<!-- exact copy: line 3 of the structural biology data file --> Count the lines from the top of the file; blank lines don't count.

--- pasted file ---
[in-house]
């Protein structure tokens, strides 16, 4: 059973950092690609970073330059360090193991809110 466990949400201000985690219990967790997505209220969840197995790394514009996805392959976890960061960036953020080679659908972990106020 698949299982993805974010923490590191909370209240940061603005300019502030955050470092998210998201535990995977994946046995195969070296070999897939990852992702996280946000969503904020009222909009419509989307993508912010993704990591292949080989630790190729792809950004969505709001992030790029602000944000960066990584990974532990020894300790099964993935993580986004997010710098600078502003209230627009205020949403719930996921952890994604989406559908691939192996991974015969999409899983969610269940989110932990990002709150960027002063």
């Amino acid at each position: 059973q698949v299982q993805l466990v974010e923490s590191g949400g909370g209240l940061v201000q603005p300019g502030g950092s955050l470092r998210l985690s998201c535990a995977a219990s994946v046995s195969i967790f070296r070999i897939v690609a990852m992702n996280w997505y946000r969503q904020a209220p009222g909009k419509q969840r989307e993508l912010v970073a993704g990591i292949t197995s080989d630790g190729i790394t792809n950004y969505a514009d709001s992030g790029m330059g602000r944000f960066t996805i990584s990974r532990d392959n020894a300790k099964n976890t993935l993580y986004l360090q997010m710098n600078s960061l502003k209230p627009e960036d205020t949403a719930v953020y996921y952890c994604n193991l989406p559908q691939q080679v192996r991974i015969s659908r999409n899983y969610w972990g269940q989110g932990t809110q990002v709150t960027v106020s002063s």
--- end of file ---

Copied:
């Amino acid at each position: 059973q698949v299982q993805l466990v974010e923490s590191g949400g909370g209240l940061v201000q603005p300019g502030g950092s955050l470092r998210l985690s998201c535990a995977a219990s994946v046995s195969i967790f070296r070999i897939v690609a990852m992702n996280w997505y946000r969503q904020a209220p009222g909009k419509q969840r989307e993508l912010v970073a993704g990591i292949t197995s080989d630790g190729i790394t792809n950004y969505a514009d709001s992030g790029m330059g602000r944000f960066t996805i990584s990974r532990d392959n020894a300790k099964n976890t993935l993580y986004l360090q997010m710098n600078s960061l502003k209230p627009e960036d205020t949403a719930v953020y996921y952890c994604n193991l989406p559908q691939q080679v192996r991974i015969s659908r999409n899983y969610w972990g269940q989110g932990t809110q990002v709150t960027v106020s002063s």